Wednesday, 3 March 2010

English Regions Equality Network

At Coin Street Neighbourhood Centre, Stamford Street, London SE1 for the inaugural national meeting of the English Regions Equalities Network (EREN). The theme of the day is "Delivering Equalities in the English Region". Dee Martin, Chief Exec of Leicestershire Centre for Integrated Living (LCIL) and Chair of the Regional Equality and Diversity Partnership (REDP), is Co-Chair of EREN. She, Laura Horton (Project Manager of REDP) and I travel down from Leicester together by train, carrying our display material and give-aways. Laura and I are presenting a workshop together after lunch on the creation of our regional partnership.

When it comes to our turn, we are delivering to a group of about fifteen (a decent enough number, considering there are other workshops going on at the same time). We're out front, at the speakers' table, being introeduced by the fellow chairing the session and I'm about to step up to the podium and start. Laura and I have gone over the slide presentation, to try and share out the speaking duties fairly equally. I'm doing the first few slides, then Laura for one, then me again, then Laura does the last few. Just as I step forward to the mike, Laura catches my eye, holds up the printout of the presentation and mouths something like, "I've changed it". I don't know what she's trying to say, and can't see what changes she might have made.

I open up with acknowledging Leicester's reputation as a city rich in diversity, with great culutral variety. It has the largest celebration of Divali outside India; it's Caribbean Carnival is the biggest after the Notting Hill Carnival; right now, the city is celebrating Holi. But I tell attendees that my favourite cultural event in Leicester's calendar is its Comedy Festival, which has only just been and gone. In tribute to that festival, I invite our audience to think of Laura and me as an unexpected and under-rehearsed double act: Morecambe and Hardy, perhaps; or Laurel and Mortimer. I'm playing for time here, hoping that Laura will give me more signals so I can know what I'm supposed to be doing. But she probably thinks she's made herself clear enough and looks on serenely.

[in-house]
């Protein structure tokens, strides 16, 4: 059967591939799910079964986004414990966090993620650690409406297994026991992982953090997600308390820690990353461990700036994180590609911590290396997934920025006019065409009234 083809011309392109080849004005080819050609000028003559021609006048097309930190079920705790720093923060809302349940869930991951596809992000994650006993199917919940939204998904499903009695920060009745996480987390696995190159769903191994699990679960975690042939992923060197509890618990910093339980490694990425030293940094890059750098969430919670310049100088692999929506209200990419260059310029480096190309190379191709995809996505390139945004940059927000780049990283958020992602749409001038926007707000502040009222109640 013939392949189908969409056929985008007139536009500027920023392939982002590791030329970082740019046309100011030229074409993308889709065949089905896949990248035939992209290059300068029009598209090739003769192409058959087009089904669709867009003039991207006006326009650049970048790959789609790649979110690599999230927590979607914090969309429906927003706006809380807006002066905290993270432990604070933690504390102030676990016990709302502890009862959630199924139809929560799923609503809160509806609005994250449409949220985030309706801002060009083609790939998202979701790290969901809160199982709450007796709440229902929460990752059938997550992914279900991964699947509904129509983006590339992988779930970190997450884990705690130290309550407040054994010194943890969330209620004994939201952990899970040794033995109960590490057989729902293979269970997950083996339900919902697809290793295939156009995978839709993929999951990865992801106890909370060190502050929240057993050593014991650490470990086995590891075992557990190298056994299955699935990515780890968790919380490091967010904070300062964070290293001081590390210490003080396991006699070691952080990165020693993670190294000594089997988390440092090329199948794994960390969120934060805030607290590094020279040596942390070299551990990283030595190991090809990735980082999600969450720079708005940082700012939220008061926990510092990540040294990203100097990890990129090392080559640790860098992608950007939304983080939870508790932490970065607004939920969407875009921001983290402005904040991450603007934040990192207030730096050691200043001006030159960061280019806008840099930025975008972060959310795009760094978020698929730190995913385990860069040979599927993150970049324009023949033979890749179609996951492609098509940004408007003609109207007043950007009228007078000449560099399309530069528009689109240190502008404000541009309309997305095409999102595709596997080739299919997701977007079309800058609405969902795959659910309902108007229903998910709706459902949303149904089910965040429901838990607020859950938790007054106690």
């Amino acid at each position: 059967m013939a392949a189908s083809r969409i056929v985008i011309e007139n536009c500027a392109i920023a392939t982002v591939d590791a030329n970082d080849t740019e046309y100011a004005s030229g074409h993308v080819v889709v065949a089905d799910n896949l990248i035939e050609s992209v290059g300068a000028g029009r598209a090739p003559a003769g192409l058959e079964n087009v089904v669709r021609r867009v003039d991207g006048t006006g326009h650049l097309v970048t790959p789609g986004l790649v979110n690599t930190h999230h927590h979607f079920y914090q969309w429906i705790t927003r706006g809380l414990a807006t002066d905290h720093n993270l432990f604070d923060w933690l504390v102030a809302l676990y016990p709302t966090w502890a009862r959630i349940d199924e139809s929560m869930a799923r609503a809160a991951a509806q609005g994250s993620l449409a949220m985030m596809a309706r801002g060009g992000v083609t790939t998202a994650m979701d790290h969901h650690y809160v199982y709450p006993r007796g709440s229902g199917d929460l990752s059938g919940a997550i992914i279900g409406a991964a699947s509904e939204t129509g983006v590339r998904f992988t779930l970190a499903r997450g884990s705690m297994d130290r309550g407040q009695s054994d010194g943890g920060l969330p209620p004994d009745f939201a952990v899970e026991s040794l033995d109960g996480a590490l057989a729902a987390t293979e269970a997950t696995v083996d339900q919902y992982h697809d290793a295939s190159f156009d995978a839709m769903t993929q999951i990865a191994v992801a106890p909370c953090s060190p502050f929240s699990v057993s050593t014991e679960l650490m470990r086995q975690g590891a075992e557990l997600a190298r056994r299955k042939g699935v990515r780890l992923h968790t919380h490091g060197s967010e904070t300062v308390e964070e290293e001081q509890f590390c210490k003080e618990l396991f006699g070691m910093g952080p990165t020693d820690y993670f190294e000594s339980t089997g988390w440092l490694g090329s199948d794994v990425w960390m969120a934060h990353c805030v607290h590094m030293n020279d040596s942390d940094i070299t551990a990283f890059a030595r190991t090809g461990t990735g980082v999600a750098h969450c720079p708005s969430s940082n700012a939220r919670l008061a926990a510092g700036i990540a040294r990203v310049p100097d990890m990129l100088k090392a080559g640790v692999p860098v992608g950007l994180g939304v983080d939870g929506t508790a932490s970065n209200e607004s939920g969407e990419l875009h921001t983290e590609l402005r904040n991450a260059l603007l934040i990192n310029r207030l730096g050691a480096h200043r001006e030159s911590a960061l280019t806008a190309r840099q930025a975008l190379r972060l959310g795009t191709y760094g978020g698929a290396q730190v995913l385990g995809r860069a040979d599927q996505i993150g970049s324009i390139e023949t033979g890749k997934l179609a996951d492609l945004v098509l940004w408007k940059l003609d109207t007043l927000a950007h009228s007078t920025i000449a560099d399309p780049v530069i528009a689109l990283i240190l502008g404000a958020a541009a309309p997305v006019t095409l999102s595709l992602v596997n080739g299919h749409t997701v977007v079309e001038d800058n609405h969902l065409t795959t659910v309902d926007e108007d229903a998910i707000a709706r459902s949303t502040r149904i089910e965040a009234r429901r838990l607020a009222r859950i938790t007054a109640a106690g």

What I believe Laura has intimated to me is that instead of us alternating which slides we talk to, we'll do half of the whole set each - me first, then her. So I get to round about halfway and then say, "And now my colleague, Laura Horton, will take you to the end of this presentation." Laura gives me a look that says, "Wha'?" and her first words are, "I'm sorry, but George is a little bit misguided there". Well, if ever words sounded like they'd fit on my headstone ... I'm going to put Laura in charge of my epitaph.

In terms of our telepathy, we're not quite on the same wavelength for this presentation. We both agree that it's not the best we've ever done, but then again, it's the first time we've presented one jointly like this. And you know what? It didn't really matter. As professionals, we always can beat ourselves up about how we've done, after the presentation's finished. But it's self-defeating to be a perfectionist. We did our spot with humility, humanity and a sense of humour (all of which can be in short supply at this kind of event), and it was injected with verve, vivacity and vitality! More power to us ...

Find out more about the English Regions Equality Network (EREN):

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